Oliver, a well-known New York-based commercial designer, took Weatherwood under his wing, as it were. He happened to be laying out the Lewis and Thomas Saltz store in White Flint Mall. The Lewis' soon had their first major job.
In the studio, once a small toy and doll house factory, Weatherwood has just finished a set of double doors with transom, etched in designs of swaying reeds, for a restaurant in Richmond.
While Martie, the business end of Weatherwood, is spending the family's Christmas money making contacts at a show in New York, Robert is hatching new ideas on the drafting table. ("A year ago we didn't even have a drafting table. We were drawing on top of the dryer.")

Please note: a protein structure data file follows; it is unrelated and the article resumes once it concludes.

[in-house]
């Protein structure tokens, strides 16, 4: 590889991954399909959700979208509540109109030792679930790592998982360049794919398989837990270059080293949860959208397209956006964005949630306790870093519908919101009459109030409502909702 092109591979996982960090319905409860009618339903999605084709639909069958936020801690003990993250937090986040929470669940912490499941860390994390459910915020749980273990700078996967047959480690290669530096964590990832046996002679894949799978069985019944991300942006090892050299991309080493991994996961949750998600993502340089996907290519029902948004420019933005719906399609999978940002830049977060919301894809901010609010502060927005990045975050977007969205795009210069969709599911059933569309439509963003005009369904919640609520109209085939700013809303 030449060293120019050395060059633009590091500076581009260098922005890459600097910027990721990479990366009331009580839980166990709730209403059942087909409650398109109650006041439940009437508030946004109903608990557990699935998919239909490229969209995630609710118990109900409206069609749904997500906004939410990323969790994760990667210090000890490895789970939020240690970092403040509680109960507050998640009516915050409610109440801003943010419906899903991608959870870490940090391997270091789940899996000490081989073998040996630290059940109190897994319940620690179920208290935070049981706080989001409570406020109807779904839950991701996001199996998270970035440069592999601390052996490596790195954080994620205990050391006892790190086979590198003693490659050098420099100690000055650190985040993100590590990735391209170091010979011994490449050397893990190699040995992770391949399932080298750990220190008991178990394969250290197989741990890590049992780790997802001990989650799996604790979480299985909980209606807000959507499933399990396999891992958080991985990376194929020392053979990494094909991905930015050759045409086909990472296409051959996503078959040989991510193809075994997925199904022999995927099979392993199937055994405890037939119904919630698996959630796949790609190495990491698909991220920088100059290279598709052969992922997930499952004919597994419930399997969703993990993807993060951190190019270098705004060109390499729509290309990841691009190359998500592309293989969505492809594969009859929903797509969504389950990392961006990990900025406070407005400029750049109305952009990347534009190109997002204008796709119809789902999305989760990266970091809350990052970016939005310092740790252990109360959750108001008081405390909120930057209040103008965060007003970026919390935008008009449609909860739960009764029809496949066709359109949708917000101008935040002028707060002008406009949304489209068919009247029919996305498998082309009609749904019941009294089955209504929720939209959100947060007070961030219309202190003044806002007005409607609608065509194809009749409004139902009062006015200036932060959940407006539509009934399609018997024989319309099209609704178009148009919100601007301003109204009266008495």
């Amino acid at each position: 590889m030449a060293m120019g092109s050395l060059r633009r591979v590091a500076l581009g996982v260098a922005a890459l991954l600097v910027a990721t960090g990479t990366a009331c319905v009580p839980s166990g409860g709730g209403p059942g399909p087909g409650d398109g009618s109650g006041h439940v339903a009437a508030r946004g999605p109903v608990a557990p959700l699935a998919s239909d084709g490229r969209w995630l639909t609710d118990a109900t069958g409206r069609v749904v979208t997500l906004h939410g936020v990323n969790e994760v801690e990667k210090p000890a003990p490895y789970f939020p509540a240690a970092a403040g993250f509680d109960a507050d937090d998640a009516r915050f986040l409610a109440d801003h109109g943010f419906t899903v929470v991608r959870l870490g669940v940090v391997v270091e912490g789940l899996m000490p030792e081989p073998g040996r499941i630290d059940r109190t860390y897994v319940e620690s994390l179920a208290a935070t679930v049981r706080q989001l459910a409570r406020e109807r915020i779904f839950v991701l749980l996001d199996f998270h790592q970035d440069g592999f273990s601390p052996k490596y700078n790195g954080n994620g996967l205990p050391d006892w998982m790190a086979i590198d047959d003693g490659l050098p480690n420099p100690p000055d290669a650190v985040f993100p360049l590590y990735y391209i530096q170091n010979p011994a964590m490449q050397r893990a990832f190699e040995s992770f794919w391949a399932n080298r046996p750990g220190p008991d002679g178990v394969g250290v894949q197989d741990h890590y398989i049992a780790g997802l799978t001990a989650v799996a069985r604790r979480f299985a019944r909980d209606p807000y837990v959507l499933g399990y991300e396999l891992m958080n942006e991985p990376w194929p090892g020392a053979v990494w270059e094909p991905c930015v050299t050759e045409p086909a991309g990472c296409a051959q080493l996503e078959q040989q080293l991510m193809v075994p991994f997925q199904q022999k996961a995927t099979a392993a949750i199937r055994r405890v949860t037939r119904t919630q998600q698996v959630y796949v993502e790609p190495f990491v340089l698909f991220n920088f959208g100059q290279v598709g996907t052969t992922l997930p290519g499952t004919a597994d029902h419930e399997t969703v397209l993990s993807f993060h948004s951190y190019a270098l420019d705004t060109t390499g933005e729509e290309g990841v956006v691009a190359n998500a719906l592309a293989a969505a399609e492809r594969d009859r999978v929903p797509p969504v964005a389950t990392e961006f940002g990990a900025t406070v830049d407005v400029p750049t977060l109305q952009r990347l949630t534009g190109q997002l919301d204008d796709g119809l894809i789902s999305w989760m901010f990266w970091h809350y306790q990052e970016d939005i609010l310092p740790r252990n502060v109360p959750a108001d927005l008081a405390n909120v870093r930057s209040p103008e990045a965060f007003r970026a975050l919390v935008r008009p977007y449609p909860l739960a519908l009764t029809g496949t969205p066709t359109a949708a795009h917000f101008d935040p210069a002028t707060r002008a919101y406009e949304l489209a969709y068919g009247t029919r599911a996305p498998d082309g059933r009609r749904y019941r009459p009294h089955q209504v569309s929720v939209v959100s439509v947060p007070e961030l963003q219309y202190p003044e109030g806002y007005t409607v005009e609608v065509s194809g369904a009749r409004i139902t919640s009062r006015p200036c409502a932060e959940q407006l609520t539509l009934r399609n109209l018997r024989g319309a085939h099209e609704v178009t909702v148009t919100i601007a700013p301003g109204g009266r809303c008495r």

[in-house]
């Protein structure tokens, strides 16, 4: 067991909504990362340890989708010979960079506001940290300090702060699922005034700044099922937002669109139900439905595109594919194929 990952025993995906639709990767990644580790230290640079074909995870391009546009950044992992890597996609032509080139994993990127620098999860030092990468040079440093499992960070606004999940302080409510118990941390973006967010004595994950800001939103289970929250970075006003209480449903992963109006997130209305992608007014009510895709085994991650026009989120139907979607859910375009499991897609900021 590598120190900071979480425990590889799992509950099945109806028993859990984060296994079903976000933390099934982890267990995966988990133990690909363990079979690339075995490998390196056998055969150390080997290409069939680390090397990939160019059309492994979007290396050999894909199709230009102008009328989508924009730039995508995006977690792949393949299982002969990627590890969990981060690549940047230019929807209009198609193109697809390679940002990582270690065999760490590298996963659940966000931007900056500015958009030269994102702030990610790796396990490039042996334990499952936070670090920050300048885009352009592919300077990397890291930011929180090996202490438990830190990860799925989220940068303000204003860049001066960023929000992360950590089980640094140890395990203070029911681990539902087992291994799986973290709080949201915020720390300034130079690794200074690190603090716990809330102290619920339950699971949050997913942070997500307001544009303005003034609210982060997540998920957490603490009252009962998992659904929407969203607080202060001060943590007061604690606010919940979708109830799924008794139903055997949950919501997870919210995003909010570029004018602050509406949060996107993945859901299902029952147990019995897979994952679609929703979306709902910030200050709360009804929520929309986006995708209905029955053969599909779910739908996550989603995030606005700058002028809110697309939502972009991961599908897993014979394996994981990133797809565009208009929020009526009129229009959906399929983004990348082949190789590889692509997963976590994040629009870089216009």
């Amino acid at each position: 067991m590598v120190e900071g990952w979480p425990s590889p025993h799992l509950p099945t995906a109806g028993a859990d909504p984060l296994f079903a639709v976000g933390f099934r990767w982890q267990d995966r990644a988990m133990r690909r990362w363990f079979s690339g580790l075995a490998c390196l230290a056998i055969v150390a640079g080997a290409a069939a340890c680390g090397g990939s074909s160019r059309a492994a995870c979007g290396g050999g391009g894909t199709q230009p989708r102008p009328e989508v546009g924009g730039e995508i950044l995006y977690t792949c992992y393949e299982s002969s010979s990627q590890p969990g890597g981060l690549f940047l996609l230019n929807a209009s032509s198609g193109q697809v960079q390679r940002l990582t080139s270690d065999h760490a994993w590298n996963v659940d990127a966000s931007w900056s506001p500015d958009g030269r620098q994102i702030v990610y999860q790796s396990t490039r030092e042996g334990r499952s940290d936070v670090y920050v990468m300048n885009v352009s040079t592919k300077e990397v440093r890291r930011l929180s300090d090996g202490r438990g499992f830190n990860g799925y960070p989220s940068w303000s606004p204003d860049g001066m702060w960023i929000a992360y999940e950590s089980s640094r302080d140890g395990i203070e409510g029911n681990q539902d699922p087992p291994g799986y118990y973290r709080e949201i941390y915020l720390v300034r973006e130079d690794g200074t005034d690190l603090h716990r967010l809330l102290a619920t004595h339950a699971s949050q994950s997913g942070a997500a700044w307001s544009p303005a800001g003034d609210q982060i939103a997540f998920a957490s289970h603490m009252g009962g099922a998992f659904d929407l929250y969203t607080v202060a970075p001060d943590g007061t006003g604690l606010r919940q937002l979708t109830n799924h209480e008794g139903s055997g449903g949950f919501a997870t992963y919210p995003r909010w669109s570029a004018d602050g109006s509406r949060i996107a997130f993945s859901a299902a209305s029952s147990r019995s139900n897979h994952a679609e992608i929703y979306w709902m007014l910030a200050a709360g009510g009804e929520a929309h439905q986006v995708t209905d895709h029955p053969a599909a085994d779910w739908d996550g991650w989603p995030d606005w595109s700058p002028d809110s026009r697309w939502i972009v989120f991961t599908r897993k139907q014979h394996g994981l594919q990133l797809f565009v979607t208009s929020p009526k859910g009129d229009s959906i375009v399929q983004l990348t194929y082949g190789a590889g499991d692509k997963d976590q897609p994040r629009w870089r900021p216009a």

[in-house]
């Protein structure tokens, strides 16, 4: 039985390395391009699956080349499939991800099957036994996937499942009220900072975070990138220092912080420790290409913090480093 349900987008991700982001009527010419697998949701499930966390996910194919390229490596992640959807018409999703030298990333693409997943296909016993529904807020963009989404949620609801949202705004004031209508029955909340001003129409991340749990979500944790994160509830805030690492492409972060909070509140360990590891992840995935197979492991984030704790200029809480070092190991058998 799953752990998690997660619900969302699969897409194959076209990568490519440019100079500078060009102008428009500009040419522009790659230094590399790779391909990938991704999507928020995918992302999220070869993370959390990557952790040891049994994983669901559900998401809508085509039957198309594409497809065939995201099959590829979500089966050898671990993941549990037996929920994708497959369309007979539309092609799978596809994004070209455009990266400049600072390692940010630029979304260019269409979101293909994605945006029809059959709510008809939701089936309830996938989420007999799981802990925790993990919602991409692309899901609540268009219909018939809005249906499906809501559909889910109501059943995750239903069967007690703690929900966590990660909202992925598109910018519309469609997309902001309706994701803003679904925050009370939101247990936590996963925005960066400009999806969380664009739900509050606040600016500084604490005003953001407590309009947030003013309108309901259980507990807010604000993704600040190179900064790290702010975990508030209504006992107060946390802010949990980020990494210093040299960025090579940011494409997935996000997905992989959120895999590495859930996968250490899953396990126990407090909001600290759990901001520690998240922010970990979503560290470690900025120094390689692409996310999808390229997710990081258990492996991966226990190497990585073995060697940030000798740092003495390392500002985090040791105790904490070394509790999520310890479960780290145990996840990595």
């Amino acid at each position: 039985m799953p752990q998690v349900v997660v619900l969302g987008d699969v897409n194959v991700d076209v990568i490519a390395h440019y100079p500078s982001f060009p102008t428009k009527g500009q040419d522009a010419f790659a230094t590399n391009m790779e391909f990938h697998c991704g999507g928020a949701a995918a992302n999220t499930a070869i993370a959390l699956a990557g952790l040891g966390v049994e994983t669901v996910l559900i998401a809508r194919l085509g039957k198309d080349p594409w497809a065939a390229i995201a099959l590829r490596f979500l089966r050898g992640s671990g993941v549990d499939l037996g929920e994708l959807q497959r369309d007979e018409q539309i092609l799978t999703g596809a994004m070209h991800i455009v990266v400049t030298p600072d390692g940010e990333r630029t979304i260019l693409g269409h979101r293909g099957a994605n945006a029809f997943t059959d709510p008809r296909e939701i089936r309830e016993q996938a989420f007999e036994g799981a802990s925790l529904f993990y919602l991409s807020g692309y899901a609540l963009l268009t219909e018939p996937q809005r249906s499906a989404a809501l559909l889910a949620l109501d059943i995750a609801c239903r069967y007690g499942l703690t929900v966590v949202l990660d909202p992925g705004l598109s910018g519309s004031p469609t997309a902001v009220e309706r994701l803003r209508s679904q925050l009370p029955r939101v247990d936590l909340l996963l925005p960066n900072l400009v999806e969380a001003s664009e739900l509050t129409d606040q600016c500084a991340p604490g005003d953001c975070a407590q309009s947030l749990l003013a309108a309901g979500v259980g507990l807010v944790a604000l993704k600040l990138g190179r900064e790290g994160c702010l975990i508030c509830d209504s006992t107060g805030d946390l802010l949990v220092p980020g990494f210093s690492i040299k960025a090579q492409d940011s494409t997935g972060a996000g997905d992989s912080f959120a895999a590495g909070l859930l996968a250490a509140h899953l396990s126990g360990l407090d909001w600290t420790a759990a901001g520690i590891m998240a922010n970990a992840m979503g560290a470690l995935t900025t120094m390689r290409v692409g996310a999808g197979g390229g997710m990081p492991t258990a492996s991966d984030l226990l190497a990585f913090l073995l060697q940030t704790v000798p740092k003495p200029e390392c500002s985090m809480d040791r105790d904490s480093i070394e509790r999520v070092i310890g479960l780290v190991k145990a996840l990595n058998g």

"Robert is a professional notetaker," says Martie, her blond curls bobbing just below the eyebrows. Not just a note-taker, but a schemer, an idealist, shooting for the top. He talks about filling malls with huge mobile sculptures; about writing books; about making work, not just for himself, but for perhaps dozens of area craftsmen.
"When I was about 3 years old," he says, sitting at the kitchen table in the family's old farm house near Olney, "I remember we had this TV set and it had this bubble, magnifying lens for a screen. There was a picture of New York and it scared me. I remember thinking, 'I'm never going there until the time is right.' When we finally went to New York, I figured the time was right. And I had a good time." CAPTION: Picture 1 and 2, Above, from left; Robert Lewis, Martie Lewis and Miche Booz; at right is one of their etchedglass panels at White Flint's Lewis and Thomas Saltz store.; Picture 3 and 4, Creating a Weatherwood design (top); and a finished product (above). Photos by Harry Naltchayan -- The Washington Post